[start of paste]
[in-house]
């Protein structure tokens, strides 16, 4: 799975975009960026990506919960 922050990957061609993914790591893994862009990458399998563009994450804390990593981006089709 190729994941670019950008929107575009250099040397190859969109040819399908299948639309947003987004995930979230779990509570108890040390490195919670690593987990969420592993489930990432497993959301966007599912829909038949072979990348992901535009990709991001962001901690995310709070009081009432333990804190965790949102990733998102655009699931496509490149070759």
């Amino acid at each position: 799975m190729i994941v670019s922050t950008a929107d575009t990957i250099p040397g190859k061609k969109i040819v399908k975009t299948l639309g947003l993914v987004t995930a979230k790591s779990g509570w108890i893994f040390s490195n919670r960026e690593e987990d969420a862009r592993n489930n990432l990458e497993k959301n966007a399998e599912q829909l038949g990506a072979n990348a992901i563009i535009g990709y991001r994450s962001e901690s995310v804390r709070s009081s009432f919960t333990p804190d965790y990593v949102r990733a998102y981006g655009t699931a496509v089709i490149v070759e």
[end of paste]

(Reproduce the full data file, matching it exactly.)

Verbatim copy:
[in-house]
């Protein structure tokens, strides 16, 4: 799975975009960026990506919960 922050990957061609993914790591893994862009990458399998563009994450804390990593981006089709 190729994941670019950008929107575009250099040397190859969109040819399908299948639309947003987004995930979230779990509570108890040390490195919670690593987990969420592993489930990432497993959301966007599912829909038949072979990348992901535009990709991001962001901690995310709070009081009432333990804190965790949102990733998102655009699931496509490149070759």
């Amino acid at each position: 799975m190729i994941v670019s922050t950008a929107d575009t990957i250099p040397g190859k061609k969109i040819v399908k975009t299948l639309g947003l993914v987004t995930a979230k790591s779990g509570w108890i893994f040390s490195n919670r960026e690593e987990d969420a862009r592993n489930n990432l990458e497993k959301n966007a399998e599912q829909l038949g990506a072979n990348a992901i563009i535009g990709y991001r994450s962001e901690s995310v804390r709070s009081s009432f919960t333990p804190d965790y990593v949102r990733a998102y981006g655009t699931a496509v089709i490149v070759e």